This kid... my kid.... This TEENAGER with incredible new TEEN-Tude at home <that suddenly takes 30 minutes to roll out of bed on a good day>... went off in to the world and not only was he respectful, responsible, and compassionate to others, but he woke up early to organize what he needed for the day. He not only took care of all his things, but when he came home, everything was back in the exact bag pockets they left with. After five days, two hotels, and three states, he was completely organized and didn't forget a SINGLE thing. He even brought the unused snacks back in their original packaging.
As for the money? He spent responsibly at meals, brought more than 1/2 of it back home, remembered to give tips to wait staff, and refused to eat at the fast food restaurants. He also avoided all the sugar drinks and pop that others were consuming, and stayed away from everything that may not like his stomach. When I asked if he decided to try red meat or dairy products, he was like: "DUH <with teen eye roll> Why would I do that?".... Ha! Of course, why would you do that!
And why did he not have wi-fi in the hotel? Because it required an email address, (he only has a school email address)... The other kids suggested fake email addresses. My child thought that was dishonest and didn't partake.
They also went shopping, had candy stores, general stores, gas stations, a hundred souvenir shops, and so much more. What did my kid spend his Dad's surprise money on? A BOOK... Seriously, He bought a BOOK to READ! ONE BOOK!!! As in the paper kind to add to his collection. He could have spent his food money and his dad's money on what ever the city offered and we wouldn't have been the wiser. But he spent food money on food. And he bought a book! Ha, I'm still in awe! At his age, I was pretty responsible, but even I would have spent the money and come home with a lot more than a book.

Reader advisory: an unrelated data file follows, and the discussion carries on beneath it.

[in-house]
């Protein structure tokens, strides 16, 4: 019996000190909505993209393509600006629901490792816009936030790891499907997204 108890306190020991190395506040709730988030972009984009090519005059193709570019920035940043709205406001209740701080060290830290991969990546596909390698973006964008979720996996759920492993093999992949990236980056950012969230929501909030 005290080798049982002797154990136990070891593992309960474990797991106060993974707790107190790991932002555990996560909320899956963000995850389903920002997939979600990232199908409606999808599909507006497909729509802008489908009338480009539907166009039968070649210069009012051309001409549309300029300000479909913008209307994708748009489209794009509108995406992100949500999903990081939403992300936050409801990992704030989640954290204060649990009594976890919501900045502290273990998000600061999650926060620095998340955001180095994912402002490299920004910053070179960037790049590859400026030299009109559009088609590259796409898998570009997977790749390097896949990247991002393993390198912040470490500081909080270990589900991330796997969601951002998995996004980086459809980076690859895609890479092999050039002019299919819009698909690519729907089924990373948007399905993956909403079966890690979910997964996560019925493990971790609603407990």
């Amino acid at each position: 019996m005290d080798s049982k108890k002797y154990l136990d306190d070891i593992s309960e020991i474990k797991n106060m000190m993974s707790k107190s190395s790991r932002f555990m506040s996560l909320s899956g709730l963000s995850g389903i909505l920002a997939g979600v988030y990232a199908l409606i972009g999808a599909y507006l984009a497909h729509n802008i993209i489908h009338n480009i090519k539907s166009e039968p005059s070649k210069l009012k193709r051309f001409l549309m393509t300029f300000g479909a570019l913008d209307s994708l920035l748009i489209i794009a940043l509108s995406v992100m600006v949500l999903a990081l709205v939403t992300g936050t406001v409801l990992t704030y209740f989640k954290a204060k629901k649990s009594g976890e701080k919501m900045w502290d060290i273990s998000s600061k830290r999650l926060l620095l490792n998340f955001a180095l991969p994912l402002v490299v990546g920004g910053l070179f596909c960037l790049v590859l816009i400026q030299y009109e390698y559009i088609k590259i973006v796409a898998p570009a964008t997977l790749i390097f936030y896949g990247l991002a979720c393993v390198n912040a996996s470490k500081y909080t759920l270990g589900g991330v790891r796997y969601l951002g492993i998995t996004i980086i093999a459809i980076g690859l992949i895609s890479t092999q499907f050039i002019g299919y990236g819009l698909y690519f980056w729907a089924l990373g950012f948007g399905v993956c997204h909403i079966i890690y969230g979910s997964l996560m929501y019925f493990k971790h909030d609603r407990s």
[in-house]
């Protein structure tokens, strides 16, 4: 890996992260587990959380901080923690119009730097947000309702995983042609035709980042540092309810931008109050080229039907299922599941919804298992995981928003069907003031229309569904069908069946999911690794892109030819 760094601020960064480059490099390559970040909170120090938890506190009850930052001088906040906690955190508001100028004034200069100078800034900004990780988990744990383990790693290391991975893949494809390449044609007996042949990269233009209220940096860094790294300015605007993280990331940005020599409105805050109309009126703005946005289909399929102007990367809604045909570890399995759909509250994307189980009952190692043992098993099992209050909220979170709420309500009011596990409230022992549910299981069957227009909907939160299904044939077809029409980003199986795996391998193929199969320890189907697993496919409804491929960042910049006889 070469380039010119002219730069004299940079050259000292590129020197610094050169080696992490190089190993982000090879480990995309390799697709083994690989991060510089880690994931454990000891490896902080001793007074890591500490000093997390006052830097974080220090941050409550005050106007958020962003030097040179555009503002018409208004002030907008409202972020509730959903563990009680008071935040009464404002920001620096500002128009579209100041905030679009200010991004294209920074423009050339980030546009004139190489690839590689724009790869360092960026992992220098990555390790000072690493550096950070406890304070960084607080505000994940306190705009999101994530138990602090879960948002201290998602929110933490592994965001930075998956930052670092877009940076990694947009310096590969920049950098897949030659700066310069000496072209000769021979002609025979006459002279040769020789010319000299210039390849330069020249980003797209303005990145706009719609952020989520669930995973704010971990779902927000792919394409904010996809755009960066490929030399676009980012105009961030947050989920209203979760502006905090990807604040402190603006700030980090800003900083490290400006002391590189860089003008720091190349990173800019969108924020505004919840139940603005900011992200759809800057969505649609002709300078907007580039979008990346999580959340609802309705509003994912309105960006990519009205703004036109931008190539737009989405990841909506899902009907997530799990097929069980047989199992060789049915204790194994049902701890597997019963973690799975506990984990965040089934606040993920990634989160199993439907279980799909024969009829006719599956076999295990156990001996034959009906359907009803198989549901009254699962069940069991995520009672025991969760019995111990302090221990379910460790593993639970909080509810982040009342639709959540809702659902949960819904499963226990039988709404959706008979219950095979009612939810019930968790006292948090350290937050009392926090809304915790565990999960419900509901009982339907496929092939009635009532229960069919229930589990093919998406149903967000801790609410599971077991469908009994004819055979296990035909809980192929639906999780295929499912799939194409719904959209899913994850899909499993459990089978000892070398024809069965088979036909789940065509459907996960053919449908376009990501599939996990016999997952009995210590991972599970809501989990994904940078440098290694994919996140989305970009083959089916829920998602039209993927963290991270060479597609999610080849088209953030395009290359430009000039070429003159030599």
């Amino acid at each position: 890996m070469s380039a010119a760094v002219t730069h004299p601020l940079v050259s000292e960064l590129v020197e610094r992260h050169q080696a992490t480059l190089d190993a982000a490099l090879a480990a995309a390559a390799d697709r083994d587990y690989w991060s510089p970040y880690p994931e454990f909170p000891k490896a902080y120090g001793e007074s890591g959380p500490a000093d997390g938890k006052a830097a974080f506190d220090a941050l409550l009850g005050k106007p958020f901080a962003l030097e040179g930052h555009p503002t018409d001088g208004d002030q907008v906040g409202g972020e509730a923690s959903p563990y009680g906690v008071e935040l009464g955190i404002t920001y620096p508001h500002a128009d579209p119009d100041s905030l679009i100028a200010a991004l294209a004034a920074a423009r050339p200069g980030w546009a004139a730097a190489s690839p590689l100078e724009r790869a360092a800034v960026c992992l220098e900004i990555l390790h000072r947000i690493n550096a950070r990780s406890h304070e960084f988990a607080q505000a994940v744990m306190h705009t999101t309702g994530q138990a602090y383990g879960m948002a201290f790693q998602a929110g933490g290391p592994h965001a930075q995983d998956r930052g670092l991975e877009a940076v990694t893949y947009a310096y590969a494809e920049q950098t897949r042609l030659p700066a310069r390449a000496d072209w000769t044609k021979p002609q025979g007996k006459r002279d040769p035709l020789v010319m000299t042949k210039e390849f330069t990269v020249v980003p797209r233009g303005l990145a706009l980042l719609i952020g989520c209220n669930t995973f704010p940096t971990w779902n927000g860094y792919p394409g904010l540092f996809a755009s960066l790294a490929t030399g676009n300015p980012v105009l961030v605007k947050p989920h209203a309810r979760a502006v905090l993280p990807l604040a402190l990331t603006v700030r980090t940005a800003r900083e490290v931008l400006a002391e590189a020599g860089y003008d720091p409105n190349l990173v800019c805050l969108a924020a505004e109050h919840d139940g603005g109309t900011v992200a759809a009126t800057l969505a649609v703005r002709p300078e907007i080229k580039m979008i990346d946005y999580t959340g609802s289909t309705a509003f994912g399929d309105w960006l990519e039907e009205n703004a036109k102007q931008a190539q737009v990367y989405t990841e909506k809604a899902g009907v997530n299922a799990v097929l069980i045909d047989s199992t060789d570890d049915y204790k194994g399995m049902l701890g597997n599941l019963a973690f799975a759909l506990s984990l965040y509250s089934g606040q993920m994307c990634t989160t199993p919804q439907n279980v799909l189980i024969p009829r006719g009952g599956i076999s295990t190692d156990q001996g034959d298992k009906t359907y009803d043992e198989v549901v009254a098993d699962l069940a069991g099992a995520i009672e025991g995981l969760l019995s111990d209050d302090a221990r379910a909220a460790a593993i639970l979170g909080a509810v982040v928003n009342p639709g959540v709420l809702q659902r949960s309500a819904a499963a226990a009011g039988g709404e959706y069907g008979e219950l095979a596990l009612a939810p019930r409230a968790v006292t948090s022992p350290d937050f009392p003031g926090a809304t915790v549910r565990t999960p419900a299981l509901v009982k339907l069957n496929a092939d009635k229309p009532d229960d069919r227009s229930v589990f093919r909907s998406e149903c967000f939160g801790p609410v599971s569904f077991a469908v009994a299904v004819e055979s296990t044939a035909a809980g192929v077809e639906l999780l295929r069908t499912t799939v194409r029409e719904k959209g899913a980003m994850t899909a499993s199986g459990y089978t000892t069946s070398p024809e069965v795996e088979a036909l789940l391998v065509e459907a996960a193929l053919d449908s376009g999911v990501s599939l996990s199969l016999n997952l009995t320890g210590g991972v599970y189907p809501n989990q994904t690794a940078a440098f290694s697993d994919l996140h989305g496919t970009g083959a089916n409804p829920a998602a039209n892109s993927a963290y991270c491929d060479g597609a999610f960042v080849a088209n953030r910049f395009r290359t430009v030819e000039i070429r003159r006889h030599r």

At one point upon my utter gushing of proud mom words, he says... "Well Mom, what did you expect?"....
Ha! You know what? I shouldn't have expected anything less from that boy! Turns out, he is going to be A-OKAY! Smart Alec, Pain in the Tush, AND ALL....
There is no telling what will happen as he gets older, moves out, and has a life of his own. First, I have to get him to ride a bike and eventually drive a car but that is a whole other story. In fact, he'll change 1000 times before then, have a 1000 more life experiences, and make 1000's of poor choices as he learns how to navigate this thing called life. But he will always be HIM, just like each kid is uniquely them.
As for parenting, we all do the best we know how. Sometimes it is right, and sometimes it isn't. Sometimes they will drive us up a wall, to the ceiling, and back down again. We may even totally screw it all up. But watching this guy grow in to a mostly responsible young man is certainly fun to see. Especially when he organizes his luggage exactly the way I do mine. <Heart flutters>